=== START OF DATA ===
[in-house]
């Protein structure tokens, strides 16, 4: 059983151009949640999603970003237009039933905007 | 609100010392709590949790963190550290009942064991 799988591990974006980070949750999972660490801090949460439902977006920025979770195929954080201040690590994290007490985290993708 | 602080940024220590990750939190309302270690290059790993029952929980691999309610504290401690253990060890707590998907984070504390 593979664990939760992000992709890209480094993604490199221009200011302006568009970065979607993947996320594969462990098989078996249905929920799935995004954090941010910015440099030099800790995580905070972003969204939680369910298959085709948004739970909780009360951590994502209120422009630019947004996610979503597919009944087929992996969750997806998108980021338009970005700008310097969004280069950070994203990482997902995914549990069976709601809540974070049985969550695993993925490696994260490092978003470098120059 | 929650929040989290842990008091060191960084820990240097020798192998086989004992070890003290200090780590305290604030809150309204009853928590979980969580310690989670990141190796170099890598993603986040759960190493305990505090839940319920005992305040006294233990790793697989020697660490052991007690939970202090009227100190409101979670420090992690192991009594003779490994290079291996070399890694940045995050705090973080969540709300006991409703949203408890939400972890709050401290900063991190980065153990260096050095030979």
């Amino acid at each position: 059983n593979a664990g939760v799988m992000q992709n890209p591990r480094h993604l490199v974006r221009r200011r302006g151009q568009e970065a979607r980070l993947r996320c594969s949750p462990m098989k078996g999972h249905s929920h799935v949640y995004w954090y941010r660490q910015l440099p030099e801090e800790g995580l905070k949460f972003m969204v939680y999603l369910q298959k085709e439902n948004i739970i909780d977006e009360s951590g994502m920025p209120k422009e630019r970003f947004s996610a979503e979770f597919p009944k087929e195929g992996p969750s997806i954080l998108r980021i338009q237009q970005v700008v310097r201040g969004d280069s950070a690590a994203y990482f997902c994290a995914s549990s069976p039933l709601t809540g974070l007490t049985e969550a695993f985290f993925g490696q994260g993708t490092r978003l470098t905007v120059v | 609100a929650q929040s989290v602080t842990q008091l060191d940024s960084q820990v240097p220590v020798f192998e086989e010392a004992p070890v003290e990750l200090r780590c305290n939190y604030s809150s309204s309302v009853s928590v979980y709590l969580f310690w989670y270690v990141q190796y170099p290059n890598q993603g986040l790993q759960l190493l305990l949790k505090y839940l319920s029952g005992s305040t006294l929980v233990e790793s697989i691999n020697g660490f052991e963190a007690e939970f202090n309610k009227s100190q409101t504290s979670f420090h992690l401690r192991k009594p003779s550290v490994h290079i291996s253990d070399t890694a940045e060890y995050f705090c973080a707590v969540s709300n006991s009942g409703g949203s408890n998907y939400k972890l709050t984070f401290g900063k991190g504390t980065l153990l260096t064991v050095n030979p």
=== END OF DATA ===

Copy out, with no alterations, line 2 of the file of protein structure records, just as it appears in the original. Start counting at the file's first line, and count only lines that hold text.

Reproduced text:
């Protein structure tokens, strides 16, 4: 059983151009949640999603970003237009039933905007 | 609100010392709590949790963190550290009942064991 799988591990974006980070949750999972660490801090949460439902977006920025979770195929954080201040690590994290007490985290993708 | 602080940024220590990750939190309302270690290059790993029952929980691999309610504290401690253990060890707590998907984070504390 593979664990939760992000992709890209480094993604490199221009200011302006568009970065979607993947996320594969462990098989078996249905929920799935995004954090941010910015440099030099800790995580905070972003969204939680369910298959085709948004739970909780009360951590994502209120422009630019947004996610979503597919009944087929992996969750997806998108980021338009970005700008310097969004280069950070994203990482997902995914549990069976709601809540974070049985969550695993993925490696994260490092978003470098120059 | 929650929040989290842990008091060191960084820990240097020798192998086989004992070890003290200090780590305290604030809150309204009853928590979980969580310690989670990141190796170099890598993603986040759960190493305990505090839940319920005992305040006294233990790793697989020697660490052991007690939970202090009227100190409101979670420090992690192991009594003779490994290079291996070399890694940045995050705090973080969540709300006991409703949203408890939400972890709050401290900063991190980065153990260096050095030979």